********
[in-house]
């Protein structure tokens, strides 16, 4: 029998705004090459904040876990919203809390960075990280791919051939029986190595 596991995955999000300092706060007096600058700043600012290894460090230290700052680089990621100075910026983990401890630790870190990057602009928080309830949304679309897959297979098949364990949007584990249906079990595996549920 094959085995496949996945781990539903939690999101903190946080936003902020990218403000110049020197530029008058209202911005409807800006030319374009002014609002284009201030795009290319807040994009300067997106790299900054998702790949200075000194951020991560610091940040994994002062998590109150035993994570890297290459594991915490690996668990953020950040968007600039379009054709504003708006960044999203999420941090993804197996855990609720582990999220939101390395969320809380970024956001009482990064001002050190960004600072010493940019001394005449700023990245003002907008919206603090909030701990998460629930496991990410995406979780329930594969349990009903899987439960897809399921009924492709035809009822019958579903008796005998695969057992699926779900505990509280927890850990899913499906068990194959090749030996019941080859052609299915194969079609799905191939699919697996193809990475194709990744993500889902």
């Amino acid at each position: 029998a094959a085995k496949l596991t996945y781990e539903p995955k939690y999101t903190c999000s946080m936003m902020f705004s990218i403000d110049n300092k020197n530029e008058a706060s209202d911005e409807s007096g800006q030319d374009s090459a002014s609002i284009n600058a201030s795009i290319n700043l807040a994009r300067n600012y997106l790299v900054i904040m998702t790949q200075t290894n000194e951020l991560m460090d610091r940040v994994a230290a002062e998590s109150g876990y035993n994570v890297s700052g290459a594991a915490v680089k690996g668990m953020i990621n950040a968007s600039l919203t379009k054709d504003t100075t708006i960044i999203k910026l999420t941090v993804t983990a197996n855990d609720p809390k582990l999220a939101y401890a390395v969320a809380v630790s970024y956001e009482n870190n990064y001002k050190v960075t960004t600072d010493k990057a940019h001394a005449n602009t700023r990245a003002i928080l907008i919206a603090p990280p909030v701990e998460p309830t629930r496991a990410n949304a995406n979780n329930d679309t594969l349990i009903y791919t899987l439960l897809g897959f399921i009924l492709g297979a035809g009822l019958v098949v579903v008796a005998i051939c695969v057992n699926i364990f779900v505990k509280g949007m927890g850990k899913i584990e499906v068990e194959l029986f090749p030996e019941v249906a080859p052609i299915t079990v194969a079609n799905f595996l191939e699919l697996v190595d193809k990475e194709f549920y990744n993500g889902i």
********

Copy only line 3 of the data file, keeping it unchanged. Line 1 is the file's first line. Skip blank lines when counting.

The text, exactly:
């Amino acid at each position: 029998a094959a085995k496949l596991t996945y781990e539903p995955k939690y999101t903190c999000s946080m936003m902020f705004s990218i403000d110049n300092k020197n530029e008058a706060s209202d911005e409807s007096g800006q030319d374009s090459a002014s609002i284009n600058a201030s795009i290319n700043l807040a994009r300067n600012y997106l790299v900054i904040m998702t790949q200075t290894n000194e951020l991560m460090d610091r940040v994994a230290a002062e998590s109150g876990y035993n994570v890297s700052g290459a594991a915490v680089k690996g668990m953020i990621n950040a968007s600039l919203t379009k054709d504003t100075t708006i960044i999203k910026l999420t941090v993804t983990a197996n855990d609720p809390k582990l999220a939101y401890a390395v969320a809380v630790s970024y956001e009482n870190n990064y001002k050190v960075t960004t600072d010493k990057a940019h001394a005449n602009t700023r990245a003002i928080l907008i919206a603090p990280p909030v701990e998460p309830t629930r496991a990410n949304a995406n979780n329930d679309t594969l349990i009903y791919t899987l439960l897809g897959f399921i009924l492709g297979a035809g009822l019958v098949v579903v008796a005998i051939c695969v057992n699926i364990f779900v505990k509280g949007m927890g850990k899913i584990e499906v068990e194959l029986f090749p030996e019941v249906a080859p052609i299915t079990v194969a079609n799905f595996l191939e699919l697996v190595d193809k990475e194709f549920y990744n993500g889902i």